When I looked in March at the work that had been released by the Port Future Study’s Consensus Working Group (CWG) , identifying a long list of areas being considered as options to meet Auckland’s future demand for a port, I had major reservations about some of the options being considered – particularly Muriwai, the Kaipara Harbour, Mahurangi (south east of Walkworth), and Whakatane.
In a week when one of the world’s top ten container lines went bankrupt, the business performance of shipping and ports has come firmly under the spotlight, not just globally but in NZ too.
Reports are emerging of some carriers and other supply chain service providers imposing “exorbitant and unjustified charges” in particularly Asia and Africa following the July 1 enactment of the new verified gross mass (VGM ) regulations for packed containers.
New Zealand exporters seeking financial protection against the non-payment by a customer could find themselves eligible for trade insurance from the New Zealand Export Credit Office (NZECO).
As advised earlier and as constantly reported in industry press the new Mandatory Cargo Weighing Laws has become effective around the globe.
This law is referred to as V.G.M. or Verified Gross Mass, when a ship will not load a container anywhere in the world without a declared VGM.
The freight forwarding charges debate here in New Zealand, as discussed in the past , has probably come to a head with the statement by the Commerce Commission that “it is not the commission’s role to enforce “Incoterms ” in contracts between forwarders and importers.”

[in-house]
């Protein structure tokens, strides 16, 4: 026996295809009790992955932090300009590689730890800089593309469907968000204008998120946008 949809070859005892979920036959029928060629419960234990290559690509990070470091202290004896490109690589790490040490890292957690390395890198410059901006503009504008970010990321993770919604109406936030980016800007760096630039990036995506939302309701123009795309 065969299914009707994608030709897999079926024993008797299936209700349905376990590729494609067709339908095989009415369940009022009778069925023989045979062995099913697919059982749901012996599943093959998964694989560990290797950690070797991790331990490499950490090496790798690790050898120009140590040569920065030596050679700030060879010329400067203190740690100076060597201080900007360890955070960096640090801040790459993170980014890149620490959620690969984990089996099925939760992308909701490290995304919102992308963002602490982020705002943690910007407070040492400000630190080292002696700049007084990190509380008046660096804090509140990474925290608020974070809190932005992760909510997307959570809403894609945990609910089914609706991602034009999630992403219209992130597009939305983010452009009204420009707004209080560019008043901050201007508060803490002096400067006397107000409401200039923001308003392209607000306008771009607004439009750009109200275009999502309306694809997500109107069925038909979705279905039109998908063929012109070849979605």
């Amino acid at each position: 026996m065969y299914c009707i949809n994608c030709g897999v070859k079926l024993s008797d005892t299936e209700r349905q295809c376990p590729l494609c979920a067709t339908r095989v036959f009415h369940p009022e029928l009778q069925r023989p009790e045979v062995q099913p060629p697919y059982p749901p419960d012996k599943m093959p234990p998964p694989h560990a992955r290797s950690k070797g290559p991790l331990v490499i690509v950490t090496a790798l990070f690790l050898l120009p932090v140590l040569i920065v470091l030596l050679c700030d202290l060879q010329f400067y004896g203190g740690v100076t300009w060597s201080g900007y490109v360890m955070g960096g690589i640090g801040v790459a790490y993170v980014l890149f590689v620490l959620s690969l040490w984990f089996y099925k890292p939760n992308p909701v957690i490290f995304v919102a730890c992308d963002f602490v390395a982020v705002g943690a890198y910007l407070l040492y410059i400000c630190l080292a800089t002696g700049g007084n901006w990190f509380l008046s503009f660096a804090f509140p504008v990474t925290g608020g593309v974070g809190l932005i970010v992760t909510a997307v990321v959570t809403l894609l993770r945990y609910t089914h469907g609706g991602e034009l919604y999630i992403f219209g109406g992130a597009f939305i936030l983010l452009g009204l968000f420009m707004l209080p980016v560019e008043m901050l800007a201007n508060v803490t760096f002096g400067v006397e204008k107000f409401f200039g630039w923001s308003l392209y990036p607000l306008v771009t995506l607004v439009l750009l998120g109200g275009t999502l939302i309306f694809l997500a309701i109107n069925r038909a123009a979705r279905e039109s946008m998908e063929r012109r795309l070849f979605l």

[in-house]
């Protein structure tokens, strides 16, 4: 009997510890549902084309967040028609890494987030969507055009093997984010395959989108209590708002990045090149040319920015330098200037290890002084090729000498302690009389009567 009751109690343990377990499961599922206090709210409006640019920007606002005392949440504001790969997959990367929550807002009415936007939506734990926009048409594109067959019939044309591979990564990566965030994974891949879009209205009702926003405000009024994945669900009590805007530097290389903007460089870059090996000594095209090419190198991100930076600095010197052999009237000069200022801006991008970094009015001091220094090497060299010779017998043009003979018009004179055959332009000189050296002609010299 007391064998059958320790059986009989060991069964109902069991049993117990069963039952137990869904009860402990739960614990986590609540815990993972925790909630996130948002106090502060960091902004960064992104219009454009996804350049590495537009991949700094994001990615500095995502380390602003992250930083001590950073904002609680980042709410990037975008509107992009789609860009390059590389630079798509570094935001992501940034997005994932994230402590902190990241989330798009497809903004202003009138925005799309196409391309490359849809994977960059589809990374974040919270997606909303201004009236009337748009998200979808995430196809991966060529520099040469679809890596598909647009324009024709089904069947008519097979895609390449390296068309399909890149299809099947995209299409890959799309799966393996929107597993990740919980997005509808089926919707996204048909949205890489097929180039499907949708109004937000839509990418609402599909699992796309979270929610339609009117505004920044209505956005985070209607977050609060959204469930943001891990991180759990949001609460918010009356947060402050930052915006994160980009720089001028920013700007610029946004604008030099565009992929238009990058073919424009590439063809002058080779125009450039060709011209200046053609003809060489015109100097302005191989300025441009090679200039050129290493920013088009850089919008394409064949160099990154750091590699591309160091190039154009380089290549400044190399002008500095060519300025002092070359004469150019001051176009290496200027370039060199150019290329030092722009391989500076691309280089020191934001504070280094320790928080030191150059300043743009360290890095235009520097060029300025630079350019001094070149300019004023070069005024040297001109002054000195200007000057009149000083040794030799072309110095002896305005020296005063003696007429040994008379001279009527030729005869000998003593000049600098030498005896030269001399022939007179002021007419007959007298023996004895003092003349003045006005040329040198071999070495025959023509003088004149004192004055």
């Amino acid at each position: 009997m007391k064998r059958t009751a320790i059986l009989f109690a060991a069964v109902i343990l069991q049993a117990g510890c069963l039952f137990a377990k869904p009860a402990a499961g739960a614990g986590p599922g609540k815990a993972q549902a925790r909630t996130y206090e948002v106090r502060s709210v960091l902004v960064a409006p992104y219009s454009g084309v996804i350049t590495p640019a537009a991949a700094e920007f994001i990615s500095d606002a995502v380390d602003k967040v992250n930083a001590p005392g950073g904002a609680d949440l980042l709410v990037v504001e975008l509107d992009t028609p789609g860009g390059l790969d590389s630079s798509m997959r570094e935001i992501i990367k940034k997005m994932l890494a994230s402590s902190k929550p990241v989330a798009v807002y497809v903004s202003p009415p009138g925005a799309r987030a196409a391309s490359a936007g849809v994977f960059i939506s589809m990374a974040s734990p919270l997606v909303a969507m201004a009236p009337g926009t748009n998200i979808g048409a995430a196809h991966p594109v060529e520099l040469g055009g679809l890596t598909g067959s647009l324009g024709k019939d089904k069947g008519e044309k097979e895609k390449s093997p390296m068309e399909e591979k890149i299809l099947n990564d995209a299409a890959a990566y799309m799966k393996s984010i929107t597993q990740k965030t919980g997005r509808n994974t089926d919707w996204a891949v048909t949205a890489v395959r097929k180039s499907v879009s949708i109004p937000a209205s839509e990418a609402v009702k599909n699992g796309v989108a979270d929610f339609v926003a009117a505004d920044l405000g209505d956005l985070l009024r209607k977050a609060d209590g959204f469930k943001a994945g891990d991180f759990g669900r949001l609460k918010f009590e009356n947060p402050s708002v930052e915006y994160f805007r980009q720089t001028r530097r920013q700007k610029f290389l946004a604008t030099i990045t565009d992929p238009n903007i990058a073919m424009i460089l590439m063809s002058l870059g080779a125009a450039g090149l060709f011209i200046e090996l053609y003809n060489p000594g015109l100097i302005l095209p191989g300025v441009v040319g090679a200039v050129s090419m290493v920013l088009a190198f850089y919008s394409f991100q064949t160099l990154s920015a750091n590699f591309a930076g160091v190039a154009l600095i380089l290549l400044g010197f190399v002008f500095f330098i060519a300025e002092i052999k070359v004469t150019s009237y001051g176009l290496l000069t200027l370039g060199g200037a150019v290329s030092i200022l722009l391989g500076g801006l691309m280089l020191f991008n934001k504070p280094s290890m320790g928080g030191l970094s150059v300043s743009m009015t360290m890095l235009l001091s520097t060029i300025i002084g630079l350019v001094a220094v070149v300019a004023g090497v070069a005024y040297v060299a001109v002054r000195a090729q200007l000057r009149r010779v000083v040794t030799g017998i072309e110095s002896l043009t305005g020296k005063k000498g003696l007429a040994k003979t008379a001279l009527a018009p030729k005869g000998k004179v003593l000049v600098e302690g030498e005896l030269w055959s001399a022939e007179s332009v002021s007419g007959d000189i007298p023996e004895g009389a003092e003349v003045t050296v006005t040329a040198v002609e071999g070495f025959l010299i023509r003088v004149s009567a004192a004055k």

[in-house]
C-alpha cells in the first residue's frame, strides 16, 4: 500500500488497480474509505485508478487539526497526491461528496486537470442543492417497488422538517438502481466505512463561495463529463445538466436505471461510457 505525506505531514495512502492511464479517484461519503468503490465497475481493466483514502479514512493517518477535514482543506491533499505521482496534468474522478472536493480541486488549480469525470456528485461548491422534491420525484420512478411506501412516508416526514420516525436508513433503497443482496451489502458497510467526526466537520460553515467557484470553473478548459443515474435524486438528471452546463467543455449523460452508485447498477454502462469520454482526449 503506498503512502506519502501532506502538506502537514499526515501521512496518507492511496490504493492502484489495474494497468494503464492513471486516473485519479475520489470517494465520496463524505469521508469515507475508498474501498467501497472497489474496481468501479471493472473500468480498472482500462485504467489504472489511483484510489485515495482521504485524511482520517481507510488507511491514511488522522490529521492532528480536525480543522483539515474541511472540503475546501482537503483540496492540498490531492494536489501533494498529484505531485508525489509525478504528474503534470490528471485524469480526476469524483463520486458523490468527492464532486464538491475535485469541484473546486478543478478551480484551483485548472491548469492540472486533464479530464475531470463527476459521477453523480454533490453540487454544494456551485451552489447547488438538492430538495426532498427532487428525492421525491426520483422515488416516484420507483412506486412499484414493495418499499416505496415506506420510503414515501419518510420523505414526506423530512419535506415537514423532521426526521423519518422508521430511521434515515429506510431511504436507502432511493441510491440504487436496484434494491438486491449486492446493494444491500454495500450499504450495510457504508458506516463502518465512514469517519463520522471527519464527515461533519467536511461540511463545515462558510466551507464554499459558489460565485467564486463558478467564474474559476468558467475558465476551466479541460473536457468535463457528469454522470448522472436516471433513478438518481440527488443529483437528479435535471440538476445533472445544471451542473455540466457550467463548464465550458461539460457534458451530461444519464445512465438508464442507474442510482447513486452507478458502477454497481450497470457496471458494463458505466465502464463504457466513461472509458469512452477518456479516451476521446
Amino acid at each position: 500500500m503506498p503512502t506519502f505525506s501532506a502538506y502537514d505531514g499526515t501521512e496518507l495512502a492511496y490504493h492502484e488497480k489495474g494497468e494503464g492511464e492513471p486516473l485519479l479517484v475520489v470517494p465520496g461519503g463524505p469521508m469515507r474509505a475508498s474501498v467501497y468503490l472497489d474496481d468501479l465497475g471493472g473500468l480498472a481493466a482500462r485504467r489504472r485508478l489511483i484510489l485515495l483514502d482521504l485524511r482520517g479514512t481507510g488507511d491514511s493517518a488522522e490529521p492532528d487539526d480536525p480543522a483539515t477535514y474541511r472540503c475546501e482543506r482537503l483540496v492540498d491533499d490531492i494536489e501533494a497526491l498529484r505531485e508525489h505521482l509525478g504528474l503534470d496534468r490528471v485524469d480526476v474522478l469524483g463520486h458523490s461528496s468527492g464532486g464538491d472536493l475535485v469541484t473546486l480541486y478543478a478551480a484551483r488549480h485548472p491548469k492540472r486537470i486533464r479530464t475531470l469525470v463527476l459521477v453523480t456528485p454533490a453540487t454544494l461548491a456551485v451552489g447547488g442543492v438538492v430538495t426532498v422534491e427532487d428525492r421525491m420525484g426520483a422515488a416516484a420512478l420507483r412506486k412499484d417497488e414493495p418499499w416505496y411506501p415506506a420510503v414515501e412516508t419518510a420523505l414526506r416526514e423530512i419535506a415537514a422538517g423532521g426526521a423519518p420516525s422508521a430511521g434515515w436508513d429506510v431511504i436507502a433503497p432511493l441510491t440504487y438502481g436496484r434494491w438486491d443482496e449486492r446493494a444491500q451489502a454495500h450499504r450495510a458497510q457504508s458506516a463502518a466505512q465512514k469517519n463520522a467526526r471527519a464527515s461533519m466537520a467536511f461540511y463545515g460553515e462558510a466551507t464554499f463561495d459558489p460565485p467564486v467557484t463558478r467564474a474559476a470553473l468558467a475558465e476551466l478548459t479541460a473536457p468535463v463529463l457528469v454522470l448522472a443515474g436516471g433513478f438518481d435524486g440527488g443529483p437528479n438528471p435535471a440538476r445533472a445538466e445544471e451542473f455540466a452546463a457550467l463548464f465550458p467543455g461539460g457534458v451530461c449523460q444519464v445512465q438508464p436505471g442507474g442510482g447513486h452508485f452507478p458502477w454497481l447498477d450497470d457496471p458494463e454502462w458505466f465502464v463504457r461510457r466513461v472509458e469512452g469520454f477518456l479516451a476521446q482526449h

Importers were warned this week by the Ministry of Primary Industries to a situation that has arisen for one of the importers, the outcome of which may need to be considered by others.
The reference 75 concession allows entry of presents or gifts except tobacco products sent from abroad to a resident in New Zealand:
(i) Not exceeding $110 in total value – Free
(ii) Exceeding $110 in total value, on the excess over $110 – The rates of duty applicable to the goods as set out in Part I of the Tariff. (see examples below)
The researchers’ investigations found 20% of the containers sampled had gas concentrations above safe levels. In the worst case, methyl bromide was found in one container at a level of 50,000 parts per billion — 100 times more than the safe level.
In the past, the major consideration for exporters has been the legislative requirements surrounding the disposal of packaging waste. Driven by the European Union (EU), member countries have developed stringent legislation governing the disposal of packaging waste.